Imagine you are a developer and your system has a problem. What are your actions?
How are you going to identify the problem?
What are you going to do if something fails two days after release?
Should you monitor your system after rollout, or should you immediately plunge into a different project?
If not you, who is going to monitor the system after release, and for how long? Is it possible to find at least one person with enough free time to do that?
Finally, if something goes wrong (or you at least suspect a problem), who is going to help you? Are you going to create database queries and search through the logs yourself in order to prove your suspicions?
If you have ever found yourself in this unfortunate situation, you know what it feels like. To avoid getting into it ever again, think through the negative scenarios beforehand and work out the solutions during the planning stage, while you still have plenty of time left. This way, you will know what metrics to analyze and what logs to look through when you actually find yourself pressed for time.
Before getting to the development process, you should create a dashboard — a plan highlighting the figures, metrics and logs that can be used to get feedback regarding the changes you make. If possible, start collecting data for the new metrics using the old system: this way, you will see the difference when it comes to the new one. This is somewhat similar to TDD, where you start working by first developing the tests for your future system . The practice of identifying the crucial metrics and logs before developing the system will save you a lot of trouble in the future.
You should know and love your product; without that, creating an efficient dashboard is impossible. I believe every developer needs to know the key figures and understand the core metrics of the supported product. The developer also has to have a clear image of the main clients using the product, as well as their patterns of behavior. For instance, the clients may have striking differences in traffic distribution during the day; in this case, the same figures might indicate a problem for one client, yet be perfectly normal for another. Very often, it takes a human specialist to tell such subtle nuances apart.
Minimizing losses by using togglers and gradually replacing old features
One more way to minimize risks when releasing a big upgrade is using togglers for gradual deployment of a feature into production.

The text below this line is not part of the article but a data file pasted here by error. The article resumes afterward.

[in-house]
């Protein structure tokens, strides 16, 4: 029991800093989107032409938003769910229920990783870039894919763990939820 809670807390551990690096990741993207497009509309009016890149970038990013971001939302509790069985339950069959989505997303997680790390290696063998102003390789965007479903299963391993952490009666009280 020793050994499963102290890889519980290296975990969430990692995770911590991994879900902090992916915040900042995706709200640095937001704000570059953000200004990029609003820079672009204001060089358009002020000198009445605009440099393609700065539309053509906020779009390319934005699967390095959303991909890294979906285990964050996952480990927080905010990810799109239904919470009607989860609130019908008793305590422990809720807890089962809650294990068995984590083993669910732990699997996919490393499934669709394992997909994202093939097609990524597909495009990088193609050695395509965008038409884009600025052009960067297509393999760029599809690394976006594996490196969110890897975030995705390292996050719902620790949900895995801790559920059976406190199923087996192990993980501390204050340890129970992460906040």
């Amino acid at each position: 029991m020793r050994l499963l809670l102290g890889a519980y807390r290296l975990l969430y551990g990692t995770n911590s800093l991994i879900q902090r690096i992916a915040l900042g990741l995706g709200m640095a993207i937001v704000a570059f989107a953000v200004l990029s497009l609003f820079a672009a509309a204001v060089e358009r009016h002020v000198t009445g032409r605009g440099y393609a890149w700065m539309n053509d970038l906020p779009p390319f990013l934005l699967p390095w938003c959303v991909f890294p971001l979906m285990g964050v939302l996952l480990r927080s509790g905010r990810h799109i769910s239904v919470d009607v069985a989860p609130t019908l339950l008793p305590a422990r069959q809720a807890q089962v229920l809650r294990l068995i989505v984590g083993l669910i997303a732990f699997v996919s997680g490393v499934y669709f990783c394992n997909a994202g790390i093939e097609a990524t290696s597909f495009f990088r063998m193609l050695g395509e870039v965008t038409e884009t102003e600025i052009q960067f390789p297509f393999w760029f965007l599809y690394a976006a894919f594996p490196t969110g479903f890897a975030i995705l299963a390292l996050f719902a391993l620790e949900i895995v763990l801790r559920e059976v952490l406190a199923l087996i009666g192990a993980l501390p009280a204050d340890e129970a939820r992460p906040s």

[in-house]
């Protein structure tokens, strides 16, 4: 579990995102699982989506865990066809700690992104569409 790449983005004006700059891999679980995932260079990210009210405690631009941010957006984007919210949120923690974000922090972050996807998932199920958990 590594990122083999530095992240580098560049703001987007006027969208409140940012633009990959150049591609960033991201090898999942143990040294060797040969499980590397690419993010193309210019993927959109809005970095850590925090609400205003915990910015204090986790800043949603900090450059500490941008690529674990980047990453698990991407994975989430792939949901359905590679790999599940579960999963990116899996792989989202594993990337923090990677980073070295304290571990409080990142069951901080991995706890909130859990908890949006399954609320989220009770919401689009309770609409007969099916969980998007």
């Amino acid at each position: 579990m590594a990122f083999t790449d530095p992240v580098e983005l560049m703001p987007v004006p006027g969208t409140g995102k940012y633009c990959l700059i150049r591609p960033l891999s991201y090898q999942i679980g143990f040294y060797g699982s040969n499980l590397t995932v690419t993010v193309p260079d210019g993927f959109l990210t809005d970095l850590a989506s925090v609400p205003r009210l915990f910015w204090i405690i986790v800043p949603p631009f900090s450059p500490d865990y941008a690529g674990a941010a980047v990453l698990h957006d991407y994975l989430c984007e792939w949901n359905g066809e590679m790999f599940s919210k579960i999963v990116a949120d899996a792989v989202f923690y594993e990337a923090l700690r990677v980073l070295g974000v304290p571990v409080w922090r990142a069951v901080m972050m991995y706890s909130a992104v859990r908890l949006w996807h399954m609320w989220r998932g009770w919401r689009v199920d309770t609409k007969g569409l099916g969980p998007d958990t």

One of the most common mistakes to make when upgrading the system is to perform an abrupt switch from the old version to the new one. Snap your fingers, and the system immediately goes from state A to state B as soon as the upgrade is deployed. But more often than not, snapping your fingers just isn’t enough.
In some cases, canary deployment (releasing the new feature for only a fraction of the total traffic) can help with regression testing of the system, but it doesn’t always work efficiently. Changes are rarely kept in split testing for more than one day. At the same time, the full testing process can be dependent on some external cycles, which might last for days and even weeks.
Speaking from my own experience, the most efficient way to roll out complex features is to gradually switch the traffic via togglers. Unlike split servers (to which traffic is redirected for short-term testing of a new feature in real-life conditions), togglers allow to deploy the feature in such a way that the system can work long-term in two modes: with or without the new functions. Togglers also allow switching between the two modes of operation. For example, your clients may take their time to approve the changes, which then will have to be introduced instantly. Togglers can be implemented in various ways, depending on your infrastructure and the task at hand: via databases, environment variables, or gradual migration of nginx routes to the new API version.
One of the first tasks we used togglers in was reworking the system of subscription cancellation. Initially, subscriptions were prolonged several times a day; this was acceptable while the number of subscriptions was fairly small. As that number grew, the cancellation system needed to be reworked so that subscriptions could get prolonged with accuracy down to a second.
At the testing stage, it became apparent that we couldn’t simply roll out this feature for all our partners; instead, we had to coordinate with each partner individually, so we used a project-based toggler, dividing all live projects into three “waves”. When the new feature went live, it was only active for the test project. At first, we only switched it on for small projects in the first wave. When the time has come to switch the main projects, we had already built the infrastructure, worked out the analysis, and understood all the nuances of the new system’s behavior.
Each solution comes for a cost: along with the extra flexibility, you are going to face some complications. You shouldn’t let these downsides hinder your progress, though: